Wenatchee Instream Flow Enhancement Project

Wenatchee Instream Flow Enhancement Project


Trout Unlimited’s Pioneer Pump Exchange Project improves instream flow in the lower Wenatchee River to improve passage and decrease critical temperature barriers at the confluence with the Columbia and Wenatchee Rivers.  The Wenatchee River is home to a variety of salmon and trout including Upper Columbia Spring Chinook, steelhead, and bull trout. Instream flow, water temperature and access to off-channel habitat, which all provide refuge for both juvenile and adult salmon, is a threat to the survival of salmon in the Wenatchee River. In 2013, TU and Pioneer Water Users Association (PWUA) embarked on a innovative project to improve instream flow and provide water to agriculturists in the Wenatchee Valley.  This project simply changed the gravity fed diversion on the lower Wenatchee River to a sophisticated pumping station that diverts from the flow-abundant Columbia River.  This project resulted in improving stream flow by over 35 cfs in the Wenatchee River for fish, while providing high quality, low cost water supply to PWUA users.  Construction of the pump station was completed in April 2013. 

TU also restored fish access to the historic PWUA side channel via the removal of the dam in the Wenatchee River side-channel. The dam is no longer needed because of the completion of the pump station downstream. Removing the dam will improve fish passage through the side channel and increase water return to the river.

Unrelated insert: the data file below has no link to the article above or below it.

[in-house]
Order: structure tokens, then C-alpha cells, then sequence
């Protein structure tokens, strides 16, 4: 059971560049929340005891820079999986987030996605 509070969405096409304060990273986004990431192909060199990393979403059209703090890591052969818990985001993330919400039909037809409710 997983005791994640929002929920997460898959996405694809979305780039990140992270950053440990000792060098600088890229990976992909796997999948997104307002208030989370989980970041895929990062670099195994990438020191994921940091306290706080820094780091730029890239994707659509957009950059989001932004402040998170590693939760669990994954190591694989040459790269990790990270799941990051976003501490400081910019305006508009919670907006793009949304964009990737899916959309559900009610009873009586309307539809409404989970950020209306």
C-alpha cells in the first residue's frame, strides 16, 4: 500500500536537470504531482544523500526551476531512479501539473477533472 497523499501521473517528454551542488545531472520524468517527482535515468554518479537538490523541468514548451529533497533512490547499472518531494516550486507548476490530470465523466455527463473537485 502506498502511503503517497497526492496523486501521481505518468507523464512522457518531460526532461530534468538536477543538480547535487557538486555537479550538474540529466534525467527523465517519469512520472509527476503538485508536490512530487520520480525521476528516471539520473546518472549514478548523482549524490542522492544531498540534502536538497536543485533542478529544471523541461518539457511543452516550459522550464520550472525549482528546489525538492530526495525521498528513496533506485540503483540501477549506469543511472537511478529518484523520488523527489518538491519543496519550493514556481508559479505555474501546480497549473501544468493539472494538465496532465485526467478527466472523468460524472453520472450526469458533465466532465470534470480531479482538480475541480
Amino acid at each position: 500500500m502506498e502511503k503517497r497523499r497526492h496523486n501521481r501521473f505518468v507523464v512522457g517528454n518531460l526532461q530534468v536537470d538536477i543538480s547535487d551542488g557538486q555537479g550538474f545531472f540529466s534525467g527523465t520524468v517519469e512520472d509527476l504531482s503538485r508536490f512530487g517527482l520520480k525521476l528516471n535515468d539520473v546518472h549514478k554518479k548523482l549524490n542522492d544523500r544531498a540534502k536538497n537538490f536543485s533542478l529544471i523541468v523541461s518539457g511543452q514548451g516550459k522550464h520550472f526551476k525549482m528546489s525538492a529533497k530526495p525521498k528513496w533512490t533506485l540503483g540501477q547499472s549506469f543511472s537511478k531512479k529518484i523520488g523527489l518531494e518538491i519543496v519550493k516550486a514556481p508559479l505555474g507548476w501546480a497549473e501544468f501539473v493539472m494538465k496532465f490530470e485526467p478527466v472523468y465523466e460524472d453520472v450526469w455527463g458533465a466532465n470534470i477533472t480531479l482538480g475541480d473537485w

In addition to removing the dam, the project will also restore the stream bank on the highway side of the river where the dam currently exists. Construction for this barrier removal and restoration phase project is scheduled to begin in August or September 2013.


TU installed the most sophisticated irrigation system in the state to supply water in the most efficient way possible to agricultural users.  The new pump station allows the flow limited Wenatchee River to see biological benefits for listed fish while maintaining irrigation heritage in the valley.  The new pump station is “on demand”, which means that it is controlled by pressure settings and that water is only used when water is needed.  This is a huge accomplishment and change from continuous withdrawal that normally occurs with gravity fed irrigation supply.


This project was four years in the making.  It required a diverse funding package including 11 different funding agencies, with 17 permits, all while working to insure future water supply with 107 different PWUA users.  This project is a model for what can be achieved in water conservation while still meeting human needs.  It’s time to utilize 21st century advanced technology to help us better manage water for the future.

Staff Contact

Aaron Penvose, project manager, TU Washington Water Project